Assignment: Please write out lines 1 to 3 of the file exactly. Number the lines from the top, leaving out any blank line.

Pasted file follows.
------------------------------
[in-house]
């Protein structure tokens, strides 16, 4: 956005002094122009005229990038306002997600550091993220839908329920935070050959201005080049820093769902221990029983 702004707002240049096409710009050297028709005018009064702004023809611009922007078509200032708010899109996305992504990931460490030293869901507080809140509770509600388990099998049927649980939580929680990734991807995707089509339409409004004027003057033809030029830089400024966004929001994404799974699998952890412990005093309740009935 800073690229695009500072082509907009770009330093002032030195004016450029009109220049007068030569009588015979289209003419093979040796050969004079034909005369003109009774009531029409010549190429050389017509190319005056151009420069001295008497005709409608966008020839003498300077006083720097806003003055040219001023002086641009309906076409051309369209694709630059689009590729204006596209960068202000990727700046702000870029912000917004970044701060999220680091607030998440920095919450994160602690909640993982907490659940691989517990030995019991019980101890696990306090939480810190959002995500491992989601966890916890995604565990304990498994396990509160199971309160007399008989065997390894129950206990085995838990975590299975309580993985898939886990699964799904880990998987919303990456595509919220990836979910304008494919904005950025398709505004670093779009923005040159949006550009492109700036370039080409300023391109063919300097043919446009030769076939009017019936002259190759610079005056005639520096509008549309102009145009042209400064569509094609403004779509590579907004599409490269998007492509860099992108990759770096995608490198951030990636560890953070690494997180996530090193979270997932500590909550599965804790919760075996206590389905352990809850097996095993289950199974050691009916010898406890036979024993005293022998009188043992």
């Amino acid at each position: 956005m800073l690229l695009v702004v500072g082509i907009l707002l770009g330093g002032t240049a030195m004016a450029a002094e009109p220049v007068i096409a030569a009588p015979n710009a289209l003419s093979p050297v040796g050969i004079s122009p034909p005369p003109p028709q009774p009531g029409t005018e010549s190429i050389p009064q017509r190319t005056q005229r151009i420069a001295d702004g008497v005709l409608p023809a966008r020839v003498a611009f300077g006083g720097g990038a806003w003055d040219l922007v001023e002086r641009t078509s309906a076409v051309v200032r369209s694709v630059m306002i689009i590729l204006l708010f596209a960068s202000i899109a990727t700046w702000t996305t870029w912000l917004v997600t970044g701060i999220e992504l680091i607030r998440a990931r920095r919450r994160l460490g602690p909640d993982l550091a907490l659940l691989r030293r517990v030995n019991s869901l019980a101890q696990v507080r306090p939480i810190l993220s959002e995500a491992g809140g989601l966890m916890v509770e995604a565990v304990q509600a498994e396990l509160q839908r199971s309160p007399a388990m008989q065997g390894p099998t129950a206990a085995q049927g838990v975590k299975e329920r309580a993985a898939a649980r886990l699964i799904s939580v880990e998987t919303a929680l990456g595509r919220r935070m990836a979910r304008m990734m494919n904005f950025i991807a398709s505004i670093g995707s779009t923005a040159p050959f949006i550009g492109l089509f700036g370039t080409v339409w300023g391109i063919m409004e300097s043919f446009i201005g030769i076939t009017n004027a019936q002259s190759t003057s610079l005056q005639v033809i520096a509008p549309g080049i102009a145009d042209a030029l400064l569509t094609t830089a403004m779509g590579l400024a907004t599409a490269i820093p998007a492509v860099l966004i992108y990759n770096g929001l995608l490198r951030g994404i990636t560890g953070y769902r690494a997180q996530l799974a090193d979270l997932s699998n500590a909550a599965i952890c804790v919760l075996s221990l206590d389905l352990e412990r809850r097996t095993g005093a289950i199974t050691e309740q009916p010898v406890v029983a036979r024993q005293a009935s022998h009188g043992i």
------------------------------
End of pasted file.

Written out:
[in-house]
């Protein structure tokens, strides 16, 4: 956005002094122009005229990038306002997600550091993220839908329920935070050959201005080049820093769902221990029983 702004707002240049096409710009050297028709005018009064702004023809611009922007078509200032708010899109996305992504990931460490030293869901507080809140509770509600388990099998049927649980939580929680990734991807995707089509339409409004004027003057033809030029830089400024966004929001994404799974699998952890412990005093309740009935 800073690229695009500072082509907009770009330093002032030195004016450029009109220049007068030569009588015979289209003419093979040796050969004079034909005369003109009774009531029409010549190429050389017509190319005056151009420069001295008497005709409608966008020839003498300077006083720097806003003055040219001023002086641009309906076409051309369209694709630059689009590729204006596209960068202000990727700046702000870029912000917004970044701060999220680091607030998440920095919450994160602690909640993982907490659940691989517990030995019991019980101890696990306090939480810190959002995500491992989601966890916890995604565990304990498994396990509160199971309160007399008989065997390894129950206990085995838990975590299975309580993985898939886990699964799904880990998987919303990456595509919220990836979910304008494919904005950025398709505004670093779009923005040159949006550009492109700036370039080409300023391109063919300097043919446009030769076939009017019936002259190759610079005056005639520096509008549309102009145009042209400064569509094609403004779509590579907004599409490269998007492509860099992108990759770096995608490198951030990636560890953070690494997180996530090193979270997932500590909550599965804790919760075996206590389905352990809850097996095993289950199974050691009916010898406890036979024993005293022998009188043992």
């Amino acid at each position: 956005m800073l690229l695009v702004v500072g082509i907009l707002l770009g330093g002032t240049a030195m004016a450029a002094e009109p220049v007068i096409a030569a009588p015979n710009a289209l003419s093979p050297v040796g050969i004079s122009p034909p005369p003109p028709q009774p009531g029409t005018e010549s190429i050389p009064q017509r190319t005056q005229r151009i420069a001295d702004g008497v005709l409608p023809a966008r020839v003498a611009f300077g006083g720097g990038a806003w003055d040219l922007v001023e002086r641009t078509s309906a076409v051309v200032r369209s694709v630059m306002i689009i590729l204006l708010f596209a960068s202000i899109a990727t700046w702000t996305t870029w912000l917004v997600t970044g701060i999220e992504l680091i607030r998440a990931r920095r919450r994160l460490g602690p909640d993982l550091a907490l659940l691989r030293r517990v030995n019991s869901l019980a101890q696990v507080r306090p939480i810190l993220s959002e995500a491992g809140g989601l966890m916890v509770e995604a565990v304990q509600a498994e396990l509160q839908r199971s309160p007399a388990m008989q065997g390894p099998t129950a206990a085995q049927g838990v975590k299975e329920r309580a993985a898939a649980r886990l699964i799904s939580v880990e998987t919303a929680l990456g595509r919220r935070m990836a979910r304008m990734m494919n904005f950025i991807a398709s505004i670093g995707s779009t923005a040159p050959f949006i550009g492109l089509f700036g370039t080409v339409w300023g391109i063919m409004e300097s043919f446009i201005g030769i076939t009017n004027a019936q002259s190759t003057s610079l005056q005639v033809i520096a509008p549309g080049i102009a145009d042209a030029l400064l569509t094609t830089a403004m779509g590579l400024a907004t599409a490269i820093p998007a492509v860099l966004i992108y990759n770096g929001l995608l490198r951030g994404i990636t560890g953070y769902r690494a997180q996530l799974a090193d979270l997932s699998n500590a909550a599965i952890c804790v919760l075996s221990l206590d389905l352990e412990r809850r097996t095993g005093a289950i199974t050691e309740q009916p010898v406890v029983a036979r024993q005293a009935s022998h009188g043992i």